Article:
The question is being asked whether this position could be remedied by reorganizing national defenses or whether the experiment would merely be a waste of good money to no real purpose. The answer given generally runs along party lines. The Conservatives and Liberals are at the two extremes, the former favoring rearmament, the latter utterly pacifist. The Social Democrat Party maintains a middle-of-the-road attitude.
The point of reference for all parties is the Defense Act of 1932, revised technically in 1937. This Act was a compromise between the Conservative attitude and the disarmament program of the Social Democrats. It was never put into practice, as the Government only recently got a majority in the upper house of Parliament, and then the whole idea was dropped in the light of European developments. The Conservative Party -- which, incidentally, speaks for elements that would be the first to profit by rearmament -- asserts that national honor demands one attempt to defend one's country whether or not there is a chance of success. The theory is that if Denmark died fighting heroically it would have a chance of resurrection at the peace conference.
The opposite opinion is held by the small but politically important Liberal Party, one of the last real European strongholds of pacifism. Recent developments have strengthened rather than impaired this party's anti-militarist views. It maintains that as Denmark is helpless anyhow there is no use in spending vast sums to produce a fine army. Denmark has small capital resources, only 11,000 persons having an income of more than 15,000 kroner a year. Hence, practically the whole burden of rearmament would fall on the less well-to-do, among whom are found most of the Party's supporters.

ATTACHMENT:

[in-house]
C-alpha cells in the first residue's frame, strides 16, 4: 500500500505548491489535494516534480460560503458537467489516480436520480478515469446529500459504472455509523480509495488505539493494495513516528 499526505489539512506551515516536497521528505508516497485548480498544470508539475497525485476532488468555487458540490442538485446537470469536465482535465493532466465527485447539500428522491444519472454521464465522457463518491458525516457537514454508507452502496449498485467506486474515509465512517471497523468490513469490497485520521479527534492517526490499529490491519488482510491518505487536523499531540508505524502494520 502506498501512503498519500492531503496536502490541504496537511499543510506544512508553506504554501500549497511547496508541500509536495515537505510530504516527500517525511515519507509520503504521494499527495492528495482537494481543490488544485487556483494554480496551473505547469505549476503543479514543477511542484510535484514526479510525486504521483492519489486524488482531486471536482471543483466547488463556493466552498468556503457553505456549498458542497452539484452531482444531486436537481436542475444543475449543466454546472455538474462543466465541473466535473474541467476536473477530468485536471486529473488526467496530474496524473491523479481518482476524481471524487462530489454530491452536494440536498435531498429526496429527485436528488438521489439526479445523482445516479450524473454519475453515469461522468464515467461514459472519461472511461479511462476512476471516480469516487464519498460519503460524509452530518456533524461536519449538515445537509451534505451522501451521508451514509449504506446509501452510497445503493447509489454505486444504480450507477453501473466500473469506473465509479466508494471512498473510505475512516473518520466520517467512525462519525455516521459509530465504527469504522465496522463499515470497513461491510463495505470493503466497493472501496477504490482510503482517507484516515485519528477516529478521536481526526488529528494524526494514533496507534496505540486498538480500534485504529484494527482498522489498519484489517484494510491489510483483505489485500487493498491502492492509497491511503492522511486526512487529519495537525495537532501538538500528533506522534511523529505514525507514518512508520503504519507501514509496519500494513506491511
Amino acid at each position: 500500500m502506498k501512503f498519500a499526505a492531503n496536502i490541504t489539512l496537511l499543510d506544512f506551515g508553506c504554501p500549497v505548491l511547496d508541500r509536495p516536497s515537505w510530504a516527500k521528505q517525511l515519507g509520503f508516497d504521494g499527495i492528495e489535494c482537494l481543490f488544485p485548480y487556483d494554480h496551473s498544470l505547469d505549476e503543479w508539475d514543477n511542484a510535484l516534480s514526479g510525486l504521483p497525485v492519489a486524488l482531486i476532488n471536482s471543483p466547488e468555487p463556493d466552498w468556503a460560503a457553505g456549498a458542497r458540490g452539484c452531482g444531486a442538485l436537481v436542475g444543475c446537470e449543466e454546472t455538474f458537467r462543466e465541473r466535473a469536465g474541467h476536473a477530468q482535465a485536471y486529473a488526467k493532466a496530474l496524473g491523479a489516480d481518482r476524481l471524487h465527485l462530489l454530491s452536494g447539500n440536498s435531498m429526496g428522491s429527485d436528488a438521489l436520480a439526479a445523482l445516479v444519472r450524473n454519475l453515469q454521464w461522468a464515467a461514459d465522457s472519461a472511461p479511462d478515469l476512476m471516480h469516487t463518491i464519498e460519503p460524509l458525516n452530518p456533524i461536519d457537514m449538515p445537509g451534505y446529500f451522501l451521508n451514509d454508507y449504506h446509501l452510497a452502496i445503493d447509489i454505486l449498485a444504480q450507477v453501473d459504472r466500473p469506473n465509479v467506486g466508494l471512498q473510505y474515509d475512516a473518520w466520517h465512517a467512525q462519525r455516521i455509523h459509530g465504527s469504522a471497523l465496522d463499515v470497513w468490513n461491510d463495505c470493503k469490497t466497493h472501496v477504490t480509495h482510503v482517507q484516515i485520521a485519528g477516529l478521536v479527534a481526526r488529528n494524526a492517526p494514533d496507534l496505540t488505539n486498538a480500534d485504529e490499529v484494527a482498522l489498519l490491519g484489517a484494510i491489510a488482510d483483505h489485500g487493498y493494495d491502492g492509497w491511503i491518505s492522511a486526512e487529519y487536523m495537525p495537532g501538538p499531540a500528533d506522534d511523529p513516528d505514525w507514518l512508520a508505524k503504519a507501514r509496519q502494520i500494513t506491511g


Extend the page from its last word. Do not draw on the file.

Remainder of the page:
The thesis of the Social Democrats, who command the great majority of the votes, is in principle much like that of the Liberals. But though they do not renounce their outspokenly anti-militarist past, they realize that, all sentimental considerations aside, the Conservative argument has some realistic foundations. They are aware that even if no effective resistance could be offered against a first-class Power, an efficient Danish army would have a deterrent effect by promising to make the invasion costly. As this article has shown, the question whether or not to enter the Danish larder and seize the supplies stored there would be weighed carefully by Germany in the event of a general war. The existence of a Danish force able to offer resistance for a certain period of time might easily be a decisive factor in Germany's calculations. Further, a well-organized and well-disciplined force might be useful in case the defeated and hungry forces of some neighboring country attempted to penetrate onto Danish soil. Last but not least, an efficient army might make it possible for the Danish Government to choose its enemy should circumstances make neutrality impossible, whereas an unfortified frontier leaves the country the prey of the firstcomer.
Yet all these considerations do not quite overcome the Social Democratic Party's reluctance to lower the country's remarkably high standard of living in such measure as the organization of a really efficient army would entail. Nobody knows beforehand when war will come -- if it comes at all. Nobody can tell whether the military instrument which might be built would ever be used, or by whom. Those who are interested in maintaining Denmark's democratic system of government would be reluctant to sap the strength of the country's democratic traditions by lowering the economic status of the workers and by militarizing all classes.
[i] Only in the two tiny country parishes of Ubjœrg and Højer Landsogn, with 463 and 398 inhabitants respectively, according to the 1935 census, are there German majorities.